Difference Between Similar Terms and Objects

Difference Between Atomic mass and Atomic number

atomWhile these two numbers share commonality they reveal quite different information about atoms. Each of these numbers are measurements of specific characteristics of atoms. Due to the laws that dictate atoms and the particles that compose atoms it can often be rightly assumed that if one is higher in a particular atom then the other will be higher in that atom as well. Some exceptions may apply.

Atomic mass

Atomic mass is measured in atomic mass units often denoted by the abbreviation ‘amu’. One atomic mass unit is equal to 1/12th of the mass of an atom of carbon-12. To state that in grams, an amu is equal to approximately 1.66 × 10-24 grams. These are rather small numbers relative to most measurements that are conducted in daily life, but scientists have developed ways to measure these amounts with consistent accuracy. Mass spectrography is one of the more common methods used to measure the atomic mass of an atom.

Much of the mass in an atom is located in the nucleus of the atom and is in the form of protons and neutrons. Each of these particles weighs approximately one atomic mass unit. The mass number is the count of these particles and so the mass number is very close to the atomic mass.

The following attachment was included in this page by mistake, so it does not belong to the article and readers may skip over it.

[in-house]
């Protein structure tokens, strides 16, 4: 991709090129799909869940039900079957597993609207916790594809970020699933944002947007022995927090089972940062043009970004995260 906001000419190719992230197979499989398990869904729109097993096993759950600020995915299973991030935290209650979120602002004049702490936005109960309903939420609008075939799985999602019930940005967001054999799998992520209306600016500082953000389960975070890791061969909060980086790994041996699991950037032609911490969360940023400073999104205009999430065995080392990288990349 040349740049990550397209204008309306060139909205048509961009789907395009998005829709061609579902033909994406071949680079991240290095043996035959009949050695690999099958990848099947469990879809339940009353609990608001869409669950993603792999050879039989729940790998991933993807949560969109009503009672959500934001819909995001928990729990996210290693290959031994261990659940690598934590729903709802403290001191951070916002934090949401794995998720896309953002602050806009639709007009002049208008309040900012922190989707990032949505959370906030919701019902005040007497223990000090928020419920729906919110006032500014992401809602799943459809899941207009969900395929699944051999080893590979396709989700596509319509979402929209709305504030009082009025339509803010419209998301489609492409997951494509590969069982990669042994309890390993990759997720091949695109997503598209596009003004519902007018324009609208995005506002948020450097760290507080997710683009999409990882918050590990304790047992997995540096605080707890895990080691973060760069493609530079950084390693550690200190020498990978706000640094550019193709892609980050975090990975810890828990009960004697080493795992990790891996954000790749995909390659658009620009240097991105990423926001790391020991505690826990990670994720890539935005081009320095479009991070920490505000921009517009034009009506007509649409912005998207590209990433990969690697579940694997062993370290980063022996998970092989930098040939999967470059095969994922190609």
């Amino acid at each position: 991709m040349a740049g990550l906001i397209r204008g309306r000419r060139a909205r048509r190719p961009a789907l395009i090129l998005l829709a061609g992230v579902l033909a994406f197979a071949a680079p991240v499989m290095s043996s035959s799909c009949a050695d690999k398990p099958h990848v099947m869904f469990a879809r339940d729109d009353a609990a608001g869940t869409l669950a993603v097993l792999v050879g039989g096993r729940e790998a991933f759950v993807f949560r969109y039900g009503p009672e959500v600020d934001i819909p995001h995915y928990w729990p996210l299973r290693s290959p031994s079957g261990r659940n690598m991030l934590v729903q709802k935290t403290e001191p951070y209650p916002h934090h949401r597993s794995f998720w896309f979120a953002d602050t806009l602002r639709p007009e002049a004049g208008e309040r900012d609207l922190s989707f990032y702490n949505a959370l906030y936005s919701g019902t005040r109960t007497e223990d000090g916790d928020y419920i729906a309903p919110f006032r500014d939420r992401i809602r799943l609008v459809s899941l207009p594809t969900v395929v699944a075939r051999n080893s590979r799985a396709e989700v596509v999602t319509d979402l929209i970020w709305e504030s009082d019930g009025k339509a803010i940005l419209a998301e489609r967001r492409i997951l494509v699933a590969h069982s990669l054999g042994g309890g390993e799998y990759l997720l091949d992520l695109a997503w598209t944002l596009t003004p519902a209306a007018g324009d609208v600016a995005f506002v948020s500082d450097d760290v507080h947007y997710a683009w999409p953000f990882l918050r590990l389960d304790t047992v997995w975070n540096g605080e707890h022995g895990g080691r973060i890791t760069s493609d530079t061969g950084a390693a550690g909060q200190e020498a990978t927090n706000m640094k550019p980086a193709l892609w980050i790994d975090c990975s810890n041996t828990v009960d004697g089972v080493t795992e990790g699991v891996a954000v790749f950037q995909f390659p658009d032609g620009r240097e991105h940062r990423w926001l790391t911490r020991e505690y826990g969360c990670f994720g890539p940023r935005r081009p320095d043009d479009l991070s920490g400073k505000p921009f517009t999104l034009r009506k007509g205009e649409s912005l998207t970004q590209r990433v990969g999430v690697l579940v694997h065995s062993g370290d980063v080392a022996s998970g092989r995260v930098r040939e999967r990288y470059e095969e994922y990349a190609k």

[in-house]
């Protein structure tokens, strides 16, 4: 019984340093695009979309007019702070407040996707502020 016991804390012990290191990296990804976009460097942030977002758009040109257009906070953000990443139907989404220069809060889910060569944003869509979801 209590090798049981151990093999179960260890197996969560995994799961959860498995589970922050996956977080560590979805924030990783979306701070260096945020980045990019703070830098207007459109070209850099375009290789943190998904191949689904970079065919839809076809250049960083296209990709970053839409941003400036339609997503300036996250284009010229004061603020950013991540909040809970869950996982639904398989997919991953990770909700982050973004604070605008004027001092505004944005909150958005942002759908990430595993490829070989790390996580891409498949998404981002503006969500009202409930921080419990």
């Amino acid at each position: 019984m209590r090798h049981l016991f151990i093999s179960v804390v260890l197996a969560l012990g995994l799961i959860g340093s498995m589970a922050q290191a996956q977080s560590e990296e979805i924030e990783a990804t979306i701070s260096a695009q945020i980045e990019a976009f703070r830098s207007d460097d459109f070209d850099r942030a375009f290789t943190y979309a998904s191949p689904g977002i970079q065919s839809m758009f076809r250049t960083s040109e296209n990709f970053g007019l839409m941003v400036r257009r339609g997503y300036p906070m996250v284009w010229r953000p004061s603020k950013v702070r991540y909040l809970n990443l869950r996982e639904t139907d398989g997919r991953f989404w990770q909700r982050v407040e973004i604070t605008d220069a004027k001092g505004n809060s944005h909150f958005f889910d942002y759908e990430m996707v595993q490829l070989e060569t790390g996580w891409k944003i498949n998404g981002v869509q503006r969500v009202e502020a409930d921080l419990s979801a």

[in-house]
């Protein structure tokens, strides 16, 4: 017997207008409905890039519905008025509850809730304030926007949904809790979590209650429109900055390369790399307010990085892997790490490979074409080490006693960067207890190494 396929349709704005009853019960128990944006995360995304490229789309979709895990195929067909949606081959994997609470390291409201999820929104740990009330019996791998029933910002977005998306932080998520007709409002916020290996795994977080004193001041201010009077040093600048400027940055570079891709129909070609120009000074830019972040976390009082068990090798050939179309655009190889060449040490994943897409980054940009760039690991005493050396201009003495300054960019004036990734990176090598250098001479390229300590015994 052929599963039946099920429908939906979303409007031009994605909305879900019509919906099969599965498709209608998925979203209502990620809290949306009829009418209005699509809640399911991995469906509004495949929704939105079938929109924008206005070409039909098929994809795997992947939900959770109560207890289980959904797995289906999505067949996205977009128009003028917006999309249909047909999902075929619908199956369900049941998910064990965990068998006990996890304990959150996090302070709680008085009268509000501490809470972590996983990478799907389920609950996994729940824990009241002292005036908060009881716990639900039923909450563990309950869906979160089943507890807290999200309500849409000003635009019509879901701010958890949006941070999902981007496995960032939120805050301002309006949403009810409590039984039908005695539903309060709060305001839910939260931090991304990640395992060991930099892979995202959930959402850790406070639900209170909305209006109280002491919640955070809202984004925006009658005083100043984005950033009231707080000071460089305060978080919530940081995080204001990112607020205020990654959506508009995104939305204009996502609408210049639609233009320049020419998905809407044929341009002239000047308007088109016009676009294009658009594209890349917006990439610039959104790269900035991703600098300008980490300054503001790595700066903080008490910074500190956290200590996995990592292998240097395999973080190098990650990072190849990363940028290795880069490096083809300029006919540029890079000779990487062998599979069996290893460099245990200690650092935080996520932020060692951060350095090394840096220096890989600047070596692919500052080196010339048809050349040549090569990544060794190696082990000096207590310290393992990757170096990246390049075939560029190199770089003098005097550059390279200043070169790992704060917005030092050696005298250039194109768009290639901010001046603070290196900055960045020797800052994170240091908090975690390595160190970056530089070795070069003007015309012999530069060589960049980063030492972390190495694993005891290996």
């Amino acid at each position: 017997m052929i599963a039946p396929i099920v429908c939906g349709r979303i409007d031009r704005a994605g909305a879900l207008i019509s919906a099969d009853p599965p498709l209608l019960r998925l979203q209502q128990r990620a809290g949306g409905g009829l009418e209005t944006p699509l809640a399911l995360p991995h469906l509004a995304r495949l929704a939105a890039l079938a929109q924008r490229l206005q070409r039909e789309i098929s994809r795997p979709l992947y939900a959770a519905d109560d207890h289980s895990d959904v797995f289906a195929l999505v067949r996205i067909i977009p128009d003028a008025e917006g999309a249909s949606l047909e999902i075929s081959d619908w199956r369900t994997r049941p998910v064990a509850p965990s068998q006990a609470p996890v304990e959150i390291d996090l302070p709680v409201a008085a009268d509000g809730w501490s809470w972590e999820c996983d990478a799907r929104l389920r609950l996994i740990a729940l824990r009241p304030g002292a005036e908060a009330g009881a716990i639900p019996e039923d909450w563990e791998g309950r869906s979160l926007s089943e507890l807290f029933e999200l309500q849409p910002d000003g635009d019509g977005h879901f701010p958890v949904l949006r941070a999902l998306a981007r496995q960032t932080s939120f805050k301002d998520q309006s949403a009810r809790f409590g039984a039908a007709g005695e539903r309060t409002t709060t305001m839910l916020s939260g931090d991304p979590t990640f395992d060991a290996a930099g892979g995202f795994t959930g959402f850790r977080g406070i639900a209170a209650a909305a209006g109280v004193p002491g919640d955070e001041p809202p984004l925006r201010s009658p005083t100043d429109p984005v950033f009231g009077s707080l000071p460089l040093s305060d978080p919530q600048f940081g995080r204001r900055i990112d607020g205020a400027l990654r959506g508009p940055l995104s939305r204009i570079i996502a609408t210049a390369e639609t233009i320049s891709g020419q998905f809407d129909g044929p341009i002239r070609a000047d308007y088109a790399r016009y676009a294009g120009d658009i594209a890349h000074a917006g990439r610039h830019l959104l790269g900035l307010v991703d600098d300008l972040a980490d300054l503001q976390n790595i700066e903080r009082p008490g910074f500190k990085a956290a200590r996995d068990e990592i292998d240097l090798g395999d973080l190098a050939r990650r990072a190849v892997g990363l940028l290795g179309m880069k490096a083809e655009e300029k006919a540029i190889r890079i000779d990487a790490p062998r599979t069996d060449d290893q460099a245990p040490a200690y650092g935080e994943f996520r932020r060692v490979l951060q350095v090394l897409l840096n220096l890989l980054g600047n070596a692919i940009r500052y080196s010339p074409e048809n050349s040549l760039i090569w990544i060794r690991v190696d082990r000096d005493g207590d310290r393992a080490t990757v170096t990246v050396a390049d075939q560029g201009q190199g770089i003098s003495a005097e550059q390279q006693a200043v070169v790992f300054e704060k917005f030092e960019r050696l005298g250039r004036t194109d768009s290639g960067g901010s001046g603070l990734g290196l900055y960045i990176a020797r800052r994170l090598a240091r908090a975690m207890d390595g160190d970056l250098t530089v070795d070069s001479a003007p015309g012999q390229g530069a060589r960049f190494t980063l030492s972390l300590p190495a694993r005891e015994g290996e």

Atomic number

Atomic number refers to the number of protons in nucleus. It is often denoted using the symbol Z. The number of electrons in the neutral atom is equal to the number of protons in the nucleus and therefore equal to the atomic number of the atom.

Atomic numbers were first assigned circa 1913 by H. G. J. Moseley. He arranged the atoms into an order based on X-ray spectra observation and then numbered the atoms. The elements are arranged in the periodic table by their atomic number.


You may already recognize how closely related these two number are. If the atomic number is high it can be expected that the atomic mass will also be high. This is a result of the protons numbered in the atomic number accounting for a fraction of the mass in the nucleus.

There are a number of other significant numbers when examining atoms. These include atomic weight which is closely related to atomic mass and was the basis for Mendeleev’s periodic law.

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